S.T.A.G.S by M.A. Bennett

Nine students. Three bloodsports. One deadly weekend.

S.T.A.G.SIt is the autumn term and Greer MacDonald is struggling to settle into the sixth form at the exclusive St. Aidan the Great boarding school, known to its privileged pupils as S.T.A.G.S. Just when she despairs of making friends Greer receives a mysterious invitation with three words embossed upon on it: huntin’ shootin’ fishin’. When Greer learns that the invitation is to spend the half term weekend at the country manor of Henry de Warlencourt, the most popular and wealthy boy at S.T.A.G.S., she is as surprised as she is flattered.

But when Greer joins the other chosen few at the ancient and sprawling Longcross Hall, she realises that Henry’s parents are not at home; the only adults present are a cohort of eerily compliant servants. The students are at the mercy of their capricious host, and, over the next three days, as the three bloodsports – hunting, shooting and fishing – become increasingly dark and twisted, Greer comes to the horrifying realisation that those being hunted are not wild game, but the very misfits Henry has brought with him from school… 

(via Goodreads)

STAGS was an obvious story, derivative of Skulls and Hard Target. I don’t know whether the author felt enough time had passed (or only old people like me would remember these stories), but I kept waiting for a twist to the story. It never came.

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The main character, Greer, is naive. I didn’t understand why she was so quick to believe Henry was not like the others when everything that was occurring was happening in his home. I also didn’t really believe the obsession with pre-internet days the STAGS people had. They obviously had mod cons and used them.

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I won’t spoil the story but I finished the book feeling ‘come on!!!’ Having said that, some lovely people in my book club really liked this story, so it may just be me 🙂

2.5/5

 

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History is all You Left Me by Adam Silvera

Image result for history is all you left meWhen Griffin’s first love and ex-boyfriend, Theo, dies in a drowning accident, his universe implodes. Even though Theo had moved to California for college and started seeing Jackson, Griffin never doubted Theo would come back to him when the time was right. But now, the future he’s been imagining for himself has gone far off course.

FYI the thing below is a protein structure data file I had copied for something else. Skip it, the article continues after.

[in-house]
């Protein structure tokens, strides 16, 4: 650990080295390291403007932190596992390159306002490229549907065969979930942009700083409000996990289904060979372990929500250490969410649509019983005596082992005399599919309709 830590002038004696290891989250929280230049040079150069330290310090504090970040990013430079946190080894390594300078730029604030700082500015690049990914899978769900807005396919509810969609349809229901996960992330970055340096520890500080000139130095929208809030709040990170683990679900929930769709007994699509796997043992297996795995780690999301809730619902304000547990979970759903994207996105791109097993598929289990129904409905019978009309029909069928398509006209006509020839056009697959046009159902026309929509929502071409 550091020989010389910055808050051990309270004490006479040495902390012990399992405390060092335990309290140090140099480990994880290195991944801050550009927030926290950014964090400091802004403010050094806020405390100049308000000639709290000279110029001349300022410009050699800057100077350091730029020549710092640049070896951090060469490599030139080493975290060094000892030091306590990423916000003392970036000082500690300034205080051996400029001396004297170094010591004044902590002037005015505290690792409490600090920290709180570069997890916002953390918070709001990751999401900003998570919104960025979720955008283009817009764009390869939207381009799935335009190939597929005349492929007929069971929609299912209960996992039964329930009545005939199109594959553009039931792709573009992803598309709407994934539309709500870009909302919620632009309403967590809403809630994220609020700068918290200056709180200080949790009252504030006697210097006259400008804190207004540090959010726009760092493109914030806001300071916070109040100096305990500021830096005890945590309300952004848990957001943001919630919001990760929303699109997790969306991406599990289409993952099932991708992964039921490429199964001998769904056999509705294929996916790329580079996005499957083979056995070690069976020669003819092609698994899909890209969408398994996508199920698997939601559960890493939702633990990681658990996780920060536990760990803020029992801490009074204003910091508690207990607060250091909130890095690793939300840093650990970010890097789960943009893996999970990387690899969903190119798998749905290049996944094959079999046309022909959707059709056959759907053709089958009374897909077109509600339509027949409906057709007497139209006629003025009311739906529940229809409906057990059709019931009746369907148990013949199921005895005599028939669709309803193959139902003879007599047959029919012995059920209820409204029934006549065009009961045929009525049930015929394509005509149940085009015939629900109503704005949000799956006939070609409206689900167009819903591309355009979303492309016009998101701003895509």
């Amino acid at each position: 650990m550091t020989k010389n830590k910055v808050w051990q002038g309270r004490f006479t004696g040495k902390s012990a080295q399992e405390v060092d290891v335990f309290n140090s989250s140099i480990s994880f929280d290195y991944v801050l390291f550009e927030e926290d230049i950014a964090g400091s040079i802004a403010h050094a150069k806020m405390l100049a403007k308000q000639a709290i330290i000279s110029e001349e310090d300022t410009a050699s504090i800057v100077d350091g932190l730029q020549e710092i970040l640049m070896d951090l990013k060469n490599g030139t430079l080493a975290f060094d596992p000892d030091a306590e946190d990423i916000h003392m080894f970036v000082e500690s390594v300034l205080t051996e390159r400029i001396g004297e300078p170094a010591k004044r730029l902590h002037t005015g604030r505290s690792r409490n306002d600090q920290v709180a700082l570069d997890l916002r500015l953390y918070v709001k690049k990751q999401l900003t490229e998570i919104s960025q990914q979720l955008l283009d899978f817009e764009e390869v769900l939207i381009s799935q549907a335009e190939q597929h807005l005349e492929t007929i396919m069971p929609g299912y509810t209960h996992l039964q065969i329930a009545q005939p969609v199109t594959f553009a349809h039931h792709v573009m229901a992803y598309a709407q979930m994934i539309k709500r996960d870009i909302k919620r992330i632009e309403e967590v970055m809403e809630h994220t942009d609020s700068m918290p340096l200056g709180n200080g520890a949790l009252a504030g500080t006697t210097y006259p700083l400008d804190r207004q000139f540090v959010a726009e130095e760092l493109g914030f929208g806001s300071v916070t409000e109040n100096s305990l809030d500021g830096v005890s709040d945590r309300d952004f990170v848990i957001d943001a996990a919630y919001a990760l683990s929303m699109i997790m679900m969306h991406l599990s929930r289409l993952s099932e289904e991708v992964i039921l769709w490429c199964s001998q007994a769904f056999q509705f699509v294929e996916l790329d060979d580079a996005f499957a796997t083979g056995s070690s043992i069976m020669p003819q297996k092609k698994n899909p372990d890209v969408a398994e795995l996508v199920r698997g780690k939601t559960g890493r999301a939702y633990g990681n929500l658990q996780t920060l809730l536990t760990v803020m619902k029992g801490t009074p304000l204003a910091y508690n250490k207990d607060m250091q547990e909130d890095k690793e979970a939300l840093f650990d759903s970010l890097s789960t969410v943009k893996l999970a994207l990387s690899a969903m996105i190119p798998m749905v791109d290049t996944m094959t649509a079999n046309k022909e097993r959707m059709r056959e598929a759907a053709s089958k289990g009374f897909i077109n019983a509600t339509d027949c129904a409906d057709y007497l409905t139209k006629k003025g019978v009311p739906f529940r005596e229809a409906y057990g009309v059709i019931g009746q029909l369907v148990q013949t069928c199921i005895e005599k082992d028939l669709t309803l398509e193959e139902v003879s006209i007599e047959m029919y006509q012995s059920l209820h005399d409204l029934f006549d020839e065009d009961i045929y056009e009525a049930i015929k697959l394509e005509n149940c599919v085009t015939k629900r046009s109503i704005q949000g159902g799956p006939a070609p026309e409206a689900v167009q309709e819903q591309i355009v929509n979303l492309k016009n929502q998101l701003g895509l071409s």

To make things worse, the only person who truly understands his heartache is Jackson. But no matter how much they open up to each other, Griffin’s downward spiral continues. He’s losing himself in his obsessive compulsions and destructive choices, and the secrets he’s been keeping are tearing him apart.

If Griffin is ever to rebuild his future, he must first confront his history, every last heartbreaking piece in the puzzle of his life.

(via Goodreads)

I felt so-so about this novel. It is a beautiful story of love and loss, coupled with tolerable teen angst. HIAYLM tells the story of the loss of Theo, and the impact his sudden death has on his ex-boyfriend Griffin, boyfriend Jackson, and best friend Wade. The grief and guilt is perfectly captured, it’s very real and very believable. With it, the complex feelings people may experience when faced with this type of tragedy.

What bothered me is the main character Griffin (or is Theo the main character, and all the others revolve around him? Food for thought!) is so reliant on others for every aspect of his self-worth and self-love. When he doesn’t seem to move past that through the book, it became frustrating to read. I know [SEMI-SPOILER AHEAD – JUMP DOWN TO THE NEXT PARAGRAPH] at the end we have the intimation that he will seek counselling and he will get better, I would have preferred the story to have a little more growth from Griffin as a character.